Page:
Diabetes Type 1 vs. Type 2
According to Diabetes UK 1 in 20 of us is being treated for diabetes, it also estimates that up to half a million people have the condition and are unaware!
If you have the following symptoms do not ignore them, consult your GP immediately:
- Extreme thirst, unable to quench your thirst
- Unusual hunger
- Blurred vision
- Increased frequency of urination
Diabetes is a serious condition and doesn’t go away, the right treatment is vital to minimise the long term risks of this condition, including but not limited to:
- Damaged blood vessels
- Heart conditions
- Kidney dysfunction
- Eye disorders
Type 1 Diabetes is a condition where the body is unable to produce insulin (a hormone which enables glucose to be removed from the bloodstream and into the cells). It is an autoimmune disease where the body attacks cells in the pancreas responsible for producing insulin. This type of diabetes is genetic and is usually diagnosed before somebody reaches the age of 40, typically in teenage life.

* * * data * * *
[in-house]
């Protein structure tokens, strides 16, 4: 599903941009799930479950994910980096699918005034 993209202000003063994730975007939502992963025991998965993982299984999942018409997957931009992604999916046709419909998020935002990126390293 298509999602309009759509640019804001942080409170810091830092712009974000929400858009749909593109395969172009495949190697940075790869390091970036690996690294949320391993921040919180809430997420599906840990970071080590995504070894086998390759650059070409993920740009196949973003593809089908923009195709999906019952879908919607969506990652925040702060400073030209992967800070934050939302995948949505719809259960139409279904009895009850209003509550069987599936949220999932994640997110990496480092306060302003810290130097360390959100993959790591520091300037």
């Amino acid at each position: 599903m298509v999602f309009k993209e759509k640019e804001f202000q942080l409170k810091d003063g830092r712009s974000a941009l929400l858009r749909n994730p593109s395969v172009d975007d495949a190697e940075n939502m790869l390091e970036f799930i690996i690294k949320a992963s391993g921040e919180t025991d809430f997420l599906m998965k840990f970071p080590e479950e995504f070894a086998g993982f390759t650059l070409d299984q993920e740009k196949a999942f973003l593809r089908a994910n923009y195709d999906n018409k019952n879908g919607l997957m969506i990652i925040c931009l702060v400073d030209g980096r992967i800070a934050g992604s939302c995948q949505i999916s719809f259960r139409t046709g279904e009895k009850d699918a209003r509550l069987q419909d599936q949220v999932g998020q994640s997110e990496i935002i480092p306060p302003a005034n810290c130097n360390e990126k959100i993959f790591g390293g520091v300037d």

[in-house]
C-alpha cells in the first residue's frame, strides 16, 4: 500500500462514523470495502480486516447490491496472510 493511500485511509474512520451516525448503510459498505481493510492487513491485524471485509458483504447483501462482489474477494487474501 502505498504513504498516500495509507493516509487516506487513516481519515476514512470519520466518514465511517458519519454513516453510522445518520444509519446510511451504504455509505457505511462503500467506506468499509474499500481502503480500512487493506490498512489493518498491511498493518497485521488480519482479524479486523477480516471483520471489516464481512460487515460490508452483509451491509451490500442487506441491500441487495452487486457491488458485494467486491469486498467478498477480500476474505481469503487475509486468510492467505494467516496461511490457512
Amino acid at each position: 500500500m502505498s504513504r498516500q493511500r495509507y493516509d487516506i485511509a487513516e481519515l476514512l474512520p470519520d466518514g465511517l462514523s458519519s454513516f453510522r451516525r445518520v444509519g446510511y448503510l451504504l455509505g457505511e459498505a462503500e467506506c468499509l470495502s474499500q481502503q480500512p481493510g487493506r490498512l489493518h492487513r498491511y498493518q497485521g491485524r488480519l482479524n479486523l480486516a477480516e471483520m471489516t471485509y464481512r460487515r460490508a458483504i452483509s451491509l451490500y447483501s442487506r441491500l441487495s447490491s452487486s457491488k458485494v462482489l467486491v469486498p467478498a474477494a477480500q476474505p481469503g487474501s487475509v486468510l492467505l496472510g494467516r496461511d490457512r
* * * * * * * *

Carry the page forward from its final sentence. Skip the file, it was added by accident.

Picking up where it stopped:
Anybody with Type 1 Diabetes is required to take regular insulin injections to enable blood glucose levels to be controlled.
Type 2 Diabetes occurs when the insulin naturally produced by the body is not efficient enough at removing glucose out of the bloodstream or the body has developed the ability to resist it. It generally happens as a result of one’s lifestyle.
The symptoms are similar to Type 1 but the Type 2 can be more harmful as it often takes years to be diagnosed, by which time the effects of sustained elevated glucose levels may have already taken effect on blood vessels and internal organs such as the heart and kidney.
Diet, exercise, weight loss are all used to control Type 2 Diabetes. Sometimes people with Type 2 are advised to take insulin to control their blood glucose levels.